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The Washington Post has a story about how “climate change could spell disaster for coffee, a crop that requires specific temperatures to flourish and that is highly sensitive to a range of pests. So scientists are racing to develop more tenacious strains of one of the world’s most beloved beverages.”

The problems are laid out this way:

“Climate scientists say few coffee-growing regions will be spared the effects of climate change. Most of the world’s crop is cultivated around the equator, with the bulk coming from Brazil, Vietnam, Colombia, Indonesia and Ethiopia.”

“Rising temperatures are expected to shrink the available growing land in many of these countries … Warmer air essentially ‘chases’ coffee up to cooler, higher altitudes — which are scarce in Brazil and Zimbabwe, among other coffee-growing countries.”

“Temperature is not climate change’s only projected impact in coffee-growing regions. Portions of Central America are expected to see greater rainfall and shorter dry seasons, which are needed to harvest and dry beans. In Peru, Ecuador and Colombia, rainfall is projected to decrease, potentially sparking dry periods.”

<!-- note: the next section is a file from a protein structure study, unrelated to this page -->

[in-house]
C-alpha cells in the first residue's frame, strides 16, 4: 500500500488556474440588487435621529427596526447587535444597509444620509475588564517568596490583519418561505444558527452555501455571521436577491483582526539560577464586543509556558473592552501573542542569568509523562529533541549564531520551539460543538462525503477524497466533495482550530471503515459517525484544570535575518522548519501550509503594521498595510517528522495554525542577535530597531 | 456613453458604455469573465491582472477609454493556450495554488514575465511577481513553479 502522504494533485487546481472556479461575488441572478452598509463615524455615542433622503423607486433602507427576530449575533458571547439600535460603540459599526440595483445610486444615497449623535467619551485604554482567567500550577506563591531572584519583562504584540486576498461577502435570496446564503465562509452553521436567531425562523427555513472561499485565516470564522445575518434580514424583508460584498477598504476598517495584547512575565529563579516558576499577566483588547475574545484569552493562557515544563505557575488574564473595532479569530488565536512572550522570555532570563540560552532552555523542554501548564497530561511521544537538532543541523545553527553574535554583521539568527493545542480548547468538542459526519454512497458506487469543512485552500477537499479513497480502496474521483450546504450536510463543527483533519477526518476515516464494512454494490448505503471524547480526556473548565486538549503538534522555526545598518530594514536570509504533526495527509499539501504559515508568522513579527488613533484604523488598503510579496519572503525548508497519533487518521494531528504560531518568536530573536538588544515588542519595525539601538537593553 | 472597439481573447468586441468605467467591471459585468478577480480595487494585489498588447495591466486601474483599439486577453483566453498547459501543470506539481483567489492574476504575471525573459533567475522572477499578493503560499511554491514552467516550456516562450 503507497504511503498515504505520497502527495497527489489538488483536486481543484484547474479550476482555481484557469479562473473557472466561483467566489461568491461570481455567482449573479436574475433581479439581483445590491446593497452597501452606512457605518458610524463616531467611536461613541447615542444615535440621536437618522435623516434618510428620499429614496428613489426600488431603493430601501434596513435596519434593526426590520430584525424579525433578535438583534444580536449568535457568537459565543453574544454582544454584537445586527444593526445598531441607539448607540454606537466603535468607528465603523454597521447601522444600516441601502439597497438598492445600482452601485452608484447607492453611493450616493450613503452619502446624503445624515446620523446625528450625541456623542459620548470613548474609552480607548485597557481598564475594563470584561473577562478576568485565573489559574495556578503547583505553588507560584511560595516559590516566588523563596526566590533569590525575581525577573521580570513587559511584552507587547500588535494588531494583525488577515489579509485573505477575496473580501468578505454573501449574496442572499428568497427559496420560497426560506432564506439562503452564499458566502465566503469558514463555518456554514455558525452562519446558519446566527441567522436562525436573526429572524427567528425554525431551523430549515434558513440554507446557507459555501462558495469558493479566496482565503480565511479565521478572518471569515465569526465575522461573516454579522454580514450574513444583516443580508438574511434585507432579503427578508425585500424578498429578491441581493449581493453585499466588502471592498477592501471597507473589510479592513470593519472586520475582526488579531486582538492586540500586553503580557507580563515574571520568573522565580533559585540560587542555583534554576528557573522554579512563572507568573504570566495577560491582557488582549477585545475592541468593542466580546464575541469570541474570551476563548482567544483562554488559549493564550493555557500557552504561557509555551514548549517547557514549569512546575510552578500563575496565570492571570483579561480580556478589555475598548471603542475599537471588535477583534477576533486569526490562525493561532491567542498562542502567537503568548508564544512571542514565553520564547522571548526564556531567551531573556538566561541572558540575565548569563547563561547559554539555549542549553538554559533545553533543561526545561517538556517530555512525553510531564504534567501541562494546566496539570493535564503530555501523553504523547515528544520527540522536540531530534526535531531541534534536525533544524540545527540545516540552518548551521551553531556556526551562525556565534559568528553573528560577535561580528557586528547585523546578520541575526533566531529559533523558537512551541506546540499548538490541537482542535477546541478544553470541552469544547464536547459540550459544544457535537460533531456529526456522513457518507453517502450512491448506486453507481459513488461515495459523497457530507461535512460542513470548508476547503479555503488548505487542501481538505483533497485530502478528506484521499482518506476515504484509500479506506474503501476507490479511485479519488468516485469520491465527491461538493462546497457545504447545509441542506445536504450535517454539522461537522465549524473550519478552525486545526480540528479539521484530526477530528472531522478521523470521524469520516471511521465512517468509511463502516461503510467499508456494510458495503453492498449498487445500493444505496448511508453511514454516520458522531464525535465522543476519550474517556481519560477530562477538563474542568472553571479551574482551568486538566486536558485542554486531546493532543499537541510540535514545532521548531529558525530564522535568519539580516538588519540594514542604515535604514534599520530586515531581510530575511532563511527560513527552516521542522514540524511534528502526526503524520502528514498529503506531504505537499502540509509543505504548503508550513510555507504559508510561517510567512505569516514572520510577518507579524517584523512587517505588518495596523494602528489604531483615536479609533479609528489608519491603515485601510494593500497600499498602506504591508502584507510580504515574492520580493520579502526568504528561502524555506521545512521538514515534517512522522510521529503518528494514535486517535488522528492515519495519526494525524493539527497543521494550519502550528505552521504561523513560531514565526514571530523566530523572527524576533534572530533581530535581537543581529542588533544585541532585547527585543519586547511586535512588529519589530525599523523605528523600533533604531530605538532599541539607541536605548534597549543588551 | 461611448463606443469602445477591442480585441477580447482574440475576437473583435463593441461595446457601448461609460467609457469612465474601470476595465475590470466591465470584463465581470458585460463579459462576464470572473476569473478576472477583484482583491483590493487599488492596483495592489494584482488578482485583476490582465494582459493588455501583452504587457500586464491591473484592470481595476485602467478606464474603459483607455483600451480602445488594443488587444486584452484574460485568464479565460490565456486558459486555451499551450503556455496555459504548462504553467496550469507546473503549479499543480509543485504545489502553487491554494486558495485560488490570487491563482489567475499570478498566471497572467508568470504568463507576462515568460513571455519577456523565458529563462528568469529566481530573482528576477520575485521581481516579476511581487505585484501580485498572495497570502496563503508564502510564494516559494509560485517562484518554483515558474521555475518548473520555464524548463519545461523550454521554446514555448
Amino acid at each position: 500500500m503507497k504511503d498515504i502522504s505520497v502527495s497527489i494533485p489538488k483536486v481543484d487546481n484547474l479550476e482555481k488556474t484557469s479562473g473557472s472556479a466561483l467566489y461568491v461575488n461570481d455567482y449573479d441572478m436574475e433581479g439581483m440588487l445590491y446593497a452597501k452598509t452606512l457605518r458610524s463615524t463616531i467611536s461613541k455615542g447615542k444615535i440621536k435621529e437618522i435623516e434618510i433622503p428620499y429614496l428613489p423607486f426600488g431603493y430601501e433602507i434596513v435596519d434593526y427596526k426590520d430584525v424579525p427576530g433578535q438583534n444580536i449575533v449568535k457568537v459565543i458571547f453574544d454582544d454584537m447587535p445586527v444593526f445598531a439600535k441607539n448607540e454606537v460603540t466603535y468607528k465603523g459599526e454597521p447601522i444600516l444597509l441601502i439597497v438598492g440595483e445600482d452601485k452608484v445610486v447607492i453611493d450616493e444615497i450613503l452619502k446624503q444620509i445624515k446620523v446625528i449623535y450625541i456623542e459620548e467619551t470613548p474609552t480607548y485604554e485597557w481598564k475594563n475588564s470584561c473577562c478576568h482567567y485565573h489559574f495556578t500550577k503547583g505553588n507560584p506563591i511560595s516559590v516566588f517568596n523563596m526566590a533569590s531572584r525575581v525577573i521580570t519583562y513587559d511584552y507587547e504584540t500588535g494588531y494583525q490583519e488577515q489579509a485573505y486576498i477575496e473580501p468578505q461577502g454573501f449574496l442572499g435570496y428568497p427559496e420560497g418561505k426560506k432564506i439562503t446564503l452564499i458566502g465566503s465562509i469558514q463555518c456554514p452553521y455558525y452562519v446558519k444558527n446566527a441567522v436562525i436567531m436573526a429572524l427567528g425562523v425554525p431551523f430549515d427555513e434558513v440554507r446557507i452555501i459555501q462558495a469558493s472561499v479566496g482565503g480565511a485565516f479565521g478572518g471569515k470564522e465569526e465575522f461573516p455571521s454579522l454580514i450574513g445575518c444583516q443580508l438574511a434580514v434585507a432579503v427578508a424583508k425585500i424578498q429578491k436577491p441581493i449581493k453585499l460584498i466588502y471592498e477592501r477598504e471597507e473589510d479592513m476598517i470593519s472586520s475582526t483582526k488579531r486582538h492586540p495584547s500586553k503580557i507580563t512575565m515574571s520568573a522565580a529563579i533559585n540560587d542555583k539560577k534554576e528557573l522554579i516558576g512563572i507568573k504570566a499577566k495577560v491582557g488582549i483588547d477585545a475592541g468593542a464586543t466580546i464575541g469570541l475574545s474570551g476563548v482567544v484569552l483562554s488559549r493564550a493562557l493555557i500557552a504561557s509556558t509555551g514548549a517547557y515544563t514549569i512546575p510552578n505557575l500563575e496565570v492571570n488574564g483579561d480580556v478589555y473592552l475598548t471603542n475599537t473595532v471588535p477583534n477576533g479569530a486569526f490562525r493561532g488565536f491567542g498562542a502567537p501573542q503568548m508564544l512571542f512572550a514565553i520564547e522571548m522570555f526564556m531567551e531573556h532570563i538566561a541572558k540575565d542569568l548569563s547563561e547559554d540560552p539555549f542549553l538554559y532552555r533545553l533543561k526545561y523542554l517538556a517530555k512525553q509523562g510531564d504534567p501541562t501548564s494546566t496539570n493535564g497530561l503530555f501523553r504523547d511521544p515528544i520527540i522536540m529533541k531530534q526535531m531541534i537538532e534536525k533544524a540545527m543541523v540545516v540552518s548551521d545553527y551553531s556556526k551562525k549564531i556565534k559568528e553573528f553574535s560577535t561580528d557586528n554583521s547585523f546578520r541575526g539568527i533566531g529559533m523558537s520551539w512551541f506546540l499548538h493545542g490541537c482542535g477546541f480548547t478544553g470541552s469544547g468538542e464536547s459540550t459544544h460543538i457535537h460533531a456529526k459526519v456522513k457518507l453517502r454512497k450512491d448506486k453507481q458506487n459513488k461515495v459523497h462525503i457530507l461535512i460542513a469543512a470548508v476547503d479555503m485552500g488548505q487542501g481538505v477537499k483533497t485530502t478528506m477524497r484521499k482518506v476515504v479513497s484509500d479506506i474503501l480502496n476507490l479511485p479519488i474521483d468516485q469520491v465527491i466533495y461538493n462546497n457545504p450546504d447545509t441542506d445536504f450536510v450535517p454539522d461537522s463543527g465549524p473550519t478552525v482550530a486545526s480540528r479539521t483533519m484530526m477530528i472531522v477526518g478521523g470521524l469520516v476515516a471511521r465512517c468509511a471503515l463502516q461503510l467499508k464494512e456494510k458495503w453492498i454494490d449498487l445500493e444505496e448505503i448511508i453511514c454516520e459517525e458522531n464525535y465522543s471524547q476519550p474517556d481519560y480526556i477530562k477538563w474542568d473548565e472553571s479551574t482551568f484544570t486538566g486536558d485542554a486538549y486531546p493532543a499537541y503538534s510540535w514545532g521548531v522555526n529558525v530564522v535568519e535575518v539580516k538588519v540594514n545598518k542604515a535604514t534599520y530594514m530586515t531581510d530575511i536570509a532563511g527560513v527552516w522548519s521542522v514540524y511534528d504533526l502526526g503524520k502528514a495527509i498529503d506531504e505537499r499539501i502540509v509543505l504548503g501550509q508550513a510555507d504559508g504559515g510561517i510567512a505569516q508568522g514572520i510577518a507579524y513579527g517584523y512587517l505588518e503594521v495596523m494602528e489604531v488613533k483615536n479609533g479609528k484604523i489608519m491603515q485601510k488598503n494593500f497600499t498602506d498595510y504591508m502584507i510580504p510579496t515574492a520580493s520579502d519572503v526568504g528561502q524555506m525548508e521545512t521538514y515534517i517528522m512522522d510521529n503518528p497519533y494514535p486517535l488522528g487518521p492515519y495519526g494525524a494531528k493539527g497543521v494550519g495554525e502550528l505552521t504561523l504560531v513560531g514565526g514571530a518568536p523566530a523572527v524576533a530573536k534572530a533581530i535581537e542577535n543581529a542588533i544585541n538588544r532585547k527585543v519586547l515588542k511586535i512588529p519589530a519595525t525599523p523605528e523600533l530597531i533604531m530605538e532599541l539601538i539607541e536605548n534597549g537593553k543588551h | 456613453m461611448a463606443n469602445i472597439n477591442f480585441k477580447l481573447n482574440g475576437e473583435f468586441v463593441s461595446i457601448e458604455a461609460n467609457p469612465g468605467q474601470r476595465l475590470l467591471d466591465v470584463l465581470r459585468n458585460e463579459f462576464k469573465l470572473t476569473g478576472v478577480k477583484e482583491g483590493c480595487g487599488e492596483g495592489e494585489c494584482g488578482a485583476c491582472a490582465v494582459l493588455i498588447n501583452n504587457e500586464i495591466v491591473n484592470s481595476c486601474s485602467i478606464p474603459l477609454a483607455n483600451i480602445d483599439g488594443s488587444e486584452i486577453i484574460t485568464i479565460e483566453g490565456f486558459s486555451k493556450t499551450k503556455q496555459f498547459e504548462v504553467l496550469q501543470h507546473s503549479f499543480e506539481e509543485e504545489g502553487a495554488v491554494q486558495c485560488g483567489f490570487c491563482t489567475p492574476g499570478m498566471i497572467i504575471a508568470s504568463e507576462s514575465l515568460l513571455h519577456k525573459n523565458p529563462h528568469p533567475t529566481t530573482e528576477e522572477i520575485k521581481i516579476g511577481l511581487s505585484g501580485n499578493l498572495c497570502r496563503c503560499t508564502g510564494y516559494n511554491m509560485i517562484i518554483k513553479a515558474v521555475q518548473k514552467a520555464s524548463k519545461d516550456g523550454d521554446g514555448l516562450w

“These sorts of changes will pose problems for many crops. But coffee is particularly vulnerable, scientists say, because it has an unusually shallow gene pool. Only two species of coffee, arabica and robusta, are currently grown for human consumption. And farmers traditionally haven’t selected for diversity when breeding either plant — instead, essentially, they’ve been marrying generations of coffee with its close cousins.”

While some scientists and farmers are working on developing hybrid varieties that can withstand the impact of climate change, the story suggests that much of the industry has been slow to rise to the challenge.
KC's View:
Some of the reason they’ve been slow, and some of it is just plain ignorance. Or denial.

None of these is a very good excuse.